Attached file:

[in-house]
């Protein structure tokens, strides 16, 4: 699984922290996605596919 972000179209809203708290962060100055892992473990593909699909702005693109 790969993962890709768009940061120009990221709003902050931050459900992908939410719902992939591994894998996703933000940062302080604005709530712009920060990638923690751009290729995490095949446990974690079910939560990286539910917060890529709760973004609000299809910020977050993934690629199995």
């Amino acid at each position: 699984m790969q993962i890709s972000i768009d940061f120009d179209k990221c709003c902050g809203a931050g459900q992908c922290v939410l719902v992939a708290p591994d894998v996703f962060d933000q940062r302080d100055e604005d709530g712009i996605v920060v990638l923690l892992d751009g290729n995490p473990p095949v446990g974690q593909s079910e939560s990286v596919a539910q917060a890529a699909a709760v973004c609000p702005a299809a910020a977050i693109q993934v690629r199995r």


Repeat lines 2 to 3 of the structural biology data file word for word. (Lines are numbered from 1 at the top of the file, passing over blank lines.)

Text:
């Protein structure tokens, strides 16, 4: 699984922290996605596919 972000179209809203708290962060100055892992473990593909699909702005693109 790969993962890709768009940061120009990221709003902050931050459900992908939410719902992939591994894998996703933000940062302080604005709530712009920060990638923690751009290729995490095949446990974690079910939560990286539910917060890529709760973004609000299809910020977050993934690629199995």
């Amino acid at each position: 699984m790969q993962i890709s972000i768009d940061f120009d179209k990221c709003c902050g809203a931050g459900q992908c922290v939410l719902v992939a708290p591994d894998v996703f962060d933000q940062r302080d100055e604005d709530g712009i996605v920060v990638l923690l892992d751009g290729n995490p473990p095949v446990g974690q593909s079910e939560s990286v596919a539910q917060a890529a699909a709760v973004c609000p702005a299809a910020a977050i693109q993934v690629r199995r």